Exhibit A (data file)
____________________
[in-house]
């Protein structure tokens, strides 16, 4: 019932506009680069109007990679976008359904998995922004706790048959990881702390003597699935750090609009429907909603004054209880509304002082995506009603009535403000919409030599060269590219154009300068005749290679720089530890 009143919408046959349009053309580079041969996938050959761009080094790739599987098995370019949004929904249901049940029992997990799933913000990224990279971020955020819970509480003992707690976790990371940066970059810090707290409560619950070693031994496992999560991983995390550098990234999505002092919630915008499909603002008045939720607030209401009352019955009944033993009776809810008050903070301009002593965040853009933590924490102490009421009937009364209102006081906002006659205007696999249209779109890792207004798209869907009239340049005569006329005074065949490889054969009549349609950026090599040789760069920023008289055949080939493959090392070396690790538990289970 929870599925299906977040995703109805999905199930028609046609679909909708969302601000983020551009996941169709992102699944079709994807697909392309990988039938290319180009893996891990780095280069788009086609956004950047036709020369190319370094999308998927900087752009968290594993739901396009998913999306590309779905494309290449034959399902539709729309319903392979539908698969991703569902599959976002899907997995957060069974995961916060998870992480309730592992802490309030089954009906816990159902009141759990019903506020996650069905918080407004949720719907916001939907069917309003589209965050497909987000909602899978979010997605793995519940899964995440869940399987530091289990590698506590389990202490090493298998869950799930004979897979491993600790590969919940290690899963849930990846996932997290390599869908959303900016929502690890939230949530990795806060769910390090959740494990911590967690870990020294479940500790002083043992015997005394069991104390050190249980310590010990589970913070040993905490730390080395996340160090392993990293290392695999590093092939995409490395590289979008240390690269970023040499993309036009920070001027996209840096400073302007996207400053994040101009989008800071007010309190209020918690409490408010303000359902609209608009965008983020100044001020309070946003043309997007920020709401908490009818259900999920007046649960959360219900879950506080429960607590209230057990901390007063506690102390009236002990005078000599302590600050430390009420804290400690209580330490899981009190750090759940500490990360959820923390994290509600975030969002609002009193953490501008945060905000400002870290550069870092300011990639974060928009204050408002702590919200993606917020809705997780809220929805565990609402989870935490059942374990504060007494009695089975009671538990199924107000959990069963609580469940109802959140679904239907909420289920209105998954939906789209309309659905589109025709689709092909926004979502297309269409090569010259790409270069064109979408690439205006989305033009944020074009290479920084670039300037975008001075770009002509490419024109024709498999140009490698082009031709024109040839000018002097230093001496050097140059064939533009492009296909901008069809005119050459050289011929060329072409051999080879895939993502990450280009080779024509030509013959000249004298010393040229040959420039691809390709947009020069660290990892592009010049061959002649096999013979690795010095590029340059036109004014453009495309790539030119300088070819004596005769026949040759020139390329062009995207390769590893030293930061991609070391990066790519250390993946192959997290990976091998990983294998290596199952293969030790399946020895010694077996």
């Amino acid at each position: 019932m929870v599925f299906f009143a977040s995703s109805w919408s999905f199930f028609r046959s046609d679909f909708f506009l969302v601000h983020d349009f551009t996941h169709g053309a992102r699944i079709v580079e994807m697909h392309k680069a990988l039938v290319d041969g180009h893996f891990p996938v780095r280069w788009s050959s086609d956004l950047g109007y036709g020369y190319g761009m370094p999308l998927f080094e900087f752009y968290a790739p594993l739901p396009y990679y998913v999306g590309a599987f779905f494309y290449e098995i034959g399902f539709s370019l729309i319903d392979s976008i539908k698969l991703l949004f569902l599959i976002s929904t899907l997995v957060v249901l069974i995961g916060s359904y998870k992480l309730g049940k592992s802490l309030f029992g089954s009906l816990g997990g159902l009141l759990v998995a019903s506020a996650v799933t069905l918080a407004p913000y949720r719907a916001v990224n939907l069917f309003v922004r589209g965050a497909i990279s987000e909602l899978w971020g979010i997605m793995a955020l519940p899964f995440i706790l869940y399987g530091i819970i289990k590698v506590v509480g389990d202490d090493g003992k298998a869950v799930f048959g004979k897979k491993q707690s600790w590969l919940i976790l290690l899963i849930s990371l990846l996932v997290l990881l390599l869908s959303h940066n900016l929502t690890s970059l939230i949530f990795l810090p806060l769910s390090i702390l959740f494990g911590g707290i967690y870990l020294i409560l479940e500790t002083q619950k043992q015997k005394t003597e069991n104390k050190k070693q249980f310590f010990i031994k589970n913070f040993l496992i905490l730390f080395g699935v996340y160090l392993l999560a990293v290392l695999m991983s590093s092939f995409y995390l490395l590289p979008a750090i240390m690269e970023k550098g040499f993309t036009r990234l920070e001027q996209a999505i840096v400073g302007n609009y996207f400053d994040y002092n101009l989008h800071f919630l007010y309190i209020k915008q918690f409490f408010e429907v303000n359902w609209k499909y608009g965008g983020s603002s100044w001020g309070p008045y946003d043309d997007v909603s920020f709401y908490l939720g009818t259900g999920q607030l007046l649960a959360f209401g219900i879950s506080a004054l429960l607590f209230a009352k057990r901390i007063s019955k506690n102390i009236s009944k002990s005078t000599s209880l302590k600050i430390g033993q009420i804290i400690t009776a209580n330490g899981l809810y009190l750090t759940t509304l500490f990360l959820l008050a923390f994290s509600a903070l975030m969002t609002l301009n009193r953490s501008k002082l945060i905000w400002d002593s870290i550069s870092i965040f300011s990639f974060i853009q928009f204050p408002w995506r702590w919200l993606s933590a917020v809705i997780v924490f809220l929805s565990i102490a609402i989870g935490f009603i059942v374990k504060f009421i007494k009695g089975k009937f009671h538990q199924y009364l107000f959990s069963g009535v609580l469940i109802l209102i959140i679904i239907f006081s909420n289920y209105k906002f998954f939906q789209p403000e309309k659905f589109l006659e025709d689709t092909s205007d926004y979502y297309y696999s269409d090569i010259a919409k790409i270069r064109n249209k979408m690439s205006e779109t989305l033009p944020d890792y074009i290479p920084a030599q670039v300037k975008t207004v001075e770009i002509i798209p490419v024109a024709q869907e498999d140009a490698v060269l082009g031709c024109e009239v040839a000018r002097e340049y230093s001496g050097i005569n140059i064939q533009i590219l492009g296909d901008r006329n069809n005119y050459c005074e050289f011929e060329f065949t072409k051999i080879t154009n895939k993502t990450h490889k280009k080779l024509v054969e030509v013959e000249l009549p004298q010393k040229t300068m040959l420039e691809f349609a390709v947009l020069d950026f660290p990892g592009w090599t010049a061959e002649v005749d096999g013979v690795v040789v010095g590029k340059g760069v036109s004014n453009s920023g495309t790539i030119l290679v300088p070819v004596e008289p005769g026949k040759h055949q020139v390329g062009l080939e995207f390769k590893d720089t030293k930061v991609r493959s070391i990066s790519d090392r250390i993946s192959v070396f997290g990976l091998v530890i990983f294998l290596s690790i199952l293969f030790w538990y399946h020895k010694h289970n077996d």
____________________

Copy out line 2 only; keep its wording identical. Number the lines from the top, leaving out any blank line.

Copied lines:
């Protein structure tokens, strides 16, 4: 019932506009680069109007990679976008359904998995922004706790048959990881702390003597699935750090609009429907909603004054209880509304002082995506009603009535403000919409030599060269590219154009300068005749290679720089530890 009143919408046959349009053309580079041969996938050959761009080094790739599987098995370019949004929904249901049940029992997990799933913000990224990279971020955020819970509480003992707690976790990371940066970059810090707290409560619950070693031994496992999560991983995390550098990234999505002092919630915008499909603002008045939720607030209401009352019955009944033993009776809810008050903070301009002593965040853009933590924490102490009421009937009364209102006081906002006659205007696999249209779109890792207004798209869907009239340049005569006329005074065949490889054969009549349609950026090599040789760069920023008289055949080939493959090392070396690790538990289970 929870599925299906977040995703109805999905199930028609046609679909909708969302601000983020551009996941169709992102699944079709994807697909392309990988039938290319180009893996891990780095280069788009086609956004950047036709020369190319370094999308998927900087752009968290594993739901396009998913999306590309779905494309290449034959399902539709729309319903392979539908698969991703569902599959976002899907997995957060069974995961916060998870992480309730592992802490309030089954009906816990159902009141759990019903506020996650069905918080407004949720719907916001939907069917309003589209965050497909987000909602899978979010997605793995519940899964995440869940399987530091289990590698506590389990202490090493298998869950799930004979897979491993600790590969919940290690899963849930990846996932997290390599869908959303900016929502690890939230949530990795806060769910390090959740494990911590967690870990020294479940500790002083043992015997005394069991104390050190249980310590010990589970913070040993905490730390080395996340160090392993990293290392695999590093092939995409490395590289979008240390690269970023040499993309036009920070001027996209840096400073302007996207400053994040101009989008800071007010309190209020918690409490408010303000359902609209608009965008983020100044001020309070946003043309997007920020709401908490009818259900999920007046649960959360219900879950506080429960607590209230057990901390007063506690102390009236002990005078000599302590600050430390009420804290400690209580330490899981009190750090759940500490990360959820923390994290509600975030969002609002009193953490501008945060905000400002870290550069870092300011990639974060928009204050408002702590919200993606917020809705997780809220929805565990609402989870935490059942374990504060007494009695089975009671538990199924107000959990069963609580469940109802959140679904239907909420289920209105998954939906789209309309659905589109025709689709092909926004979502297309269409090569010259790409270069064109979408690439205006989305033009944020074009290479920084670039300037975008001075770009002509490419024109024709498999140009490698082009031709024109040839000018002097230093001496050097140059064939533009492009296909901008069809005119050459050289011929060329072409051999080879895939993502990450280009080779024509030509013959000249004298010393040229040959420039691809390709947009020069660290990892592009010049061959002649096999013979690795010095590029340059036109004014453009495309790539030119300088070819004596005769026949040759020139390329062009995207390769590893030293930061991609070391990066790519250390993946192959997290990976091998990983294998290596199952293969030790399946020895010694077996």